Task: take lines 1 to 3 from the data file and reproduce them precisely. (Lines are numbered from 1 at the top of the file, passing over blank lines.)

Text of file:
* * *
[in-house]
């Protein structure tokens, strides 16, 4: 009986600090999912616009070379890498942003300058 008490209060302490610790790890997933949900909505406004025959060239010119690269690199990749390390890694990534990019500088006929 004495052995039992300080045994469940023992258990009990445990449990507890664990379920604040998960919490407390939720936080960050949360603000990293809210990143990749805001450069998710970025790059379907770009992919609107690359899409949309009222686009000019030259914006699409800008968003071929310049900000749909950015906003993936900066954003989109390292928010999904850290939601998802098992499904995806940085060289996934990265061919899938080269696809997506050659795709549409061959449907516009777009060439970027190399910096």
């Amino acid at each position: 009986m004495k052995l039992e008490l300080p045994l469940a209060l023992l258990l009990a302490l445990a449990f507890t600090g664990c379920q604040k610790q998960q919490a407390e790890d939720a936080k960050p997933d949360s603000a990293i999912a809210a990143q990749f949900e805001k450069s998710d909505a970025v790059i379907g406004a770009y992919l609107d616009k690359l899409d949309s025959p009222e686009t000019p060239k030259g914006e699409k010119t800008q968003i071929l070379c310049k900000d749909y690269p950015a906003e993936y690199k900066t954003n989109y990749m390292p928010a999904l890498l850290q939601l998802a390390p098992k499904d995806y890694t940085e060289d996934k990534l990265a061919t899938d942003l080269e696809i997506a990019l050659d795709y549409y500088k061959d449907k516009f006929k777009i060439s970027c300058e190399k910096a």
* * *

[in-house]
């Protein structure tokens, strides 16, 4: 009986600090999912616009070379890498942003300058 008490209060302490610790790890997933949900909505406004025959060239010119690269690199990749390390890694990534990019500088006929 004495052995039992300080045994469940023992258990009990445990449990507890664990379920604040998960919490407390939720936080960050949360603000990293809210990143990749805001450069998710970025790059379907770009992919609107690359899409949309009222686009000019030259914006699409800008968003071929310049900000749909950015906003993936900066954003989109390292928010999904850290939601998802098992499904995806940085060289996934990265061919899938080269696809997506050659795709549409061959449907516009777009060439970027190399910096």
């Amino acid at each position: 009986m004495k052995l039992e008490l300080p045994l469940a209060l023992l258990l009990a302490l445990a449990f507890t600090g664990c379920q604040k610790q998960q919490a407390e790890d939720a936080k960050p997933d949360s603000a990293i999912a809210a990143q990749f949900e805001k450069s998710d909505a970025v790059i379907g406004a770009y992919l609107d616009k690359l899409d949309s025959p009222e686009t000019p060239k030259g914006e699409k010119t800008q968003i071929l070379c310049k900000d749909y690269p950015a906003e993936y690199k900066t954003n989109y990749m390292p928010a999904l890498l850290q939601l998802a390390p098992k499904d995806y890694t940085e060289d996934k990534l990265a061919t899938d942003l080269e696809i997506a990019l050659d795709y549409y500088k061959d449907k516009f006929k777009i060439s970027c300058e190399k910096a």